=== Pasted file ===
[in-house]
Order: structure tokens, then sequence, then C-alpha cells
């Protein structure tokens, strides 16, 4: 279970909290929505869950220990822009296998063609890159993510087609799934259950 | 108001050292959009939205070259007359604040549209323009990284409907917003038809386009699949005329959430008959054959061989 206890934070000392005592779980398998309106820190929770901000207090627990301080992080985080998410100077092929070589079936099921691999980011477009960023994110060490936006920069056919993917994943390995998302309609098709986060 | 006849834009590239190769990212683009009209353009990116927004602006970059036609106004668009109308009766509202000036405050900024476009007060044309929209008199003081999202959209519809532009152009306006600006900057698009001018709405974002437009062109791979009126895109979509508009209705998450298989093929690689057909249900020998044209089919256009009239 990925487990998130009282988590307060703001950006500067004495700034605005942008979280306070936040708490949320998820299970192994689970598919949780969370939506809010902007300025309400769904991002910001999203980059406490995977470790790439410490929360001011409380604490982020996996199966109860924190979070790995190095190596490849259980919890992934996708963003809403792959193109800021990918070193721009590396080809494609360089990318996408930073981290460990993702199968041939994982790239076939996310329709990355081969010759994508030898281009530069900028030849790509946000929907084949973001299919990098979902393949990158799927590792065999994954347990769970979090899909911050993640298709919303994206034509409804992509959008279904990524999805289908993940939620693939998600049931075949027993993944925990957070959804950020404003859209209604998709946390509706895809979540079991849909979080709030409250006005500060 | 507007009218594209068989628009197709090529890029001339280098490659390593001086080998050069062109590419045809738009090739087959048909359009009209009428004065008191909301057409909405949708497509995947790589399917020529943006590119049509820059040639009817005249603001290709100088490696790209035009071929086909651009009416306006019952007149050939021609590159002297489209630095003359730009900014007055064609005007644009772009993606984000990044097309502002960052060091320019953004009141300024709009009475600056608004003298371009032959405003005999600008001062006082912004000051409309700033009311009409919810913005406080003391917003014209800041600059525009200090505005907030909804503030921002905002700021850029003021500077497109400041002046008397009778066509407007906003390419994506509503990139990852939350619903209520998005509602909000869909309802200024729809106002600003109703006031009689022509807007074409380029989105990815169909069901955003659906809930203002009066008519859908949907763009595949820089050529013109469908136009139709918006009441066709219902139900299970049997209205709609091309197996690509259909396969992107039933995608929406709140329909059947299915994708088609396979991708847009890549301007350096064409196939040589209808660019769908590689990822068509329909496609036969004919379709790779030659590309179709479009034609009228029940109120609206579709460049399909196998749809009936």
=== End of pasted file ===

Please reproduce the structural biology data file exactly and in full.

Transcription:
[in-house]
Order: structure tokens, then sequence, then C-alpha cells
């Protein structure tokens, strides 16, 4: 279970909290929505869950220990822009296998063609890159993510087609799934259950 | 108001050292959009939205070259007359604040549209323009990284409907917003038809386009699949005329959430008959054959061989 206890934070000392005592779980398998309106820190929770901000207090627990301080992080985080998410100077092929070589079936099921691999980011477009960023994110060490936006920069056919993917994943390995998302309609098709986060 | 006849834009590239190769990212683009009209353009990116927004602006970059036609106004668009109308009766509202000036405050900024476009007060044309929209008199003081999202959209519809532009152009306006600006900057698009001018709405974002437009062109791979009126895109979509508009209705998450298989093929690689057909249900020998044209089919256009009239 990925487990998130009282988590307060703001950006500067004495700034605005942008979280306070936040708490949320998820299970192994689970598919949780969370939506809010902007300025309400769904991002910001999203980059406490995977470790790439410490929360001011409380604490982020996996199966109860924190979070790995190095190596490849259980919890992934996708963003809403792959193109800021990918070193721009590396080809494609360089990318996408930073981290460990993702199968041939994982790239076939996310329709990355081969010759994508030898281009530069900028030849790509946000929907084949973001299919990098979902393949990158799927590792065999994954347990769970979090899909911050993640298709919303994206034509409804992509959008279904990524999805289908993940939620693939998600049931075949027993993944925990957070959804950020404003859209209604998709946390509706895809979540079991849909979080709030409250006005500060 | 507007009218594209068989628009197709090529890029001339280098490659390593001086080998050069062109590419045809738009090739087959048909359009009209009428004065008191909301057409909405949708497509995947790589399917020529943006590119049509820059040639009817005249603001290709100088490696790209035009071929086909651009009416306006019952007149050939021609590159002297489209630095003359730009900014007055064609005007644009772009993606984000990044097309502002960052060091320019953004009141300024709009009475600056608004003298371009032959405003005999600008001062006082912004000051409309700033009311009409919810913005406080003391917003014209800041600059525009200090505005907030909804503030921002905002700021850029003021500077497109400041002046008397009778066509407007906003390419994506509503990139990852939350619903209520998005509602909000869909309802200024729809106002600003109703006031009689022509807007074409380029989105990815169909069901955003659906809930203002009066008519859908949907763009595949820089050529013109469908136009139709918006009441066709219902139900299970049997209205709609091309197996690509259909396969992107039933995608929406709140329909059947299915994708088609396979991708847009890549301007350096064409196939040589209808660019769908590689990822068509329909496609036969004919379709790779030659590309179709479009034609009228029940109120609206579709460049399909196998749809009936």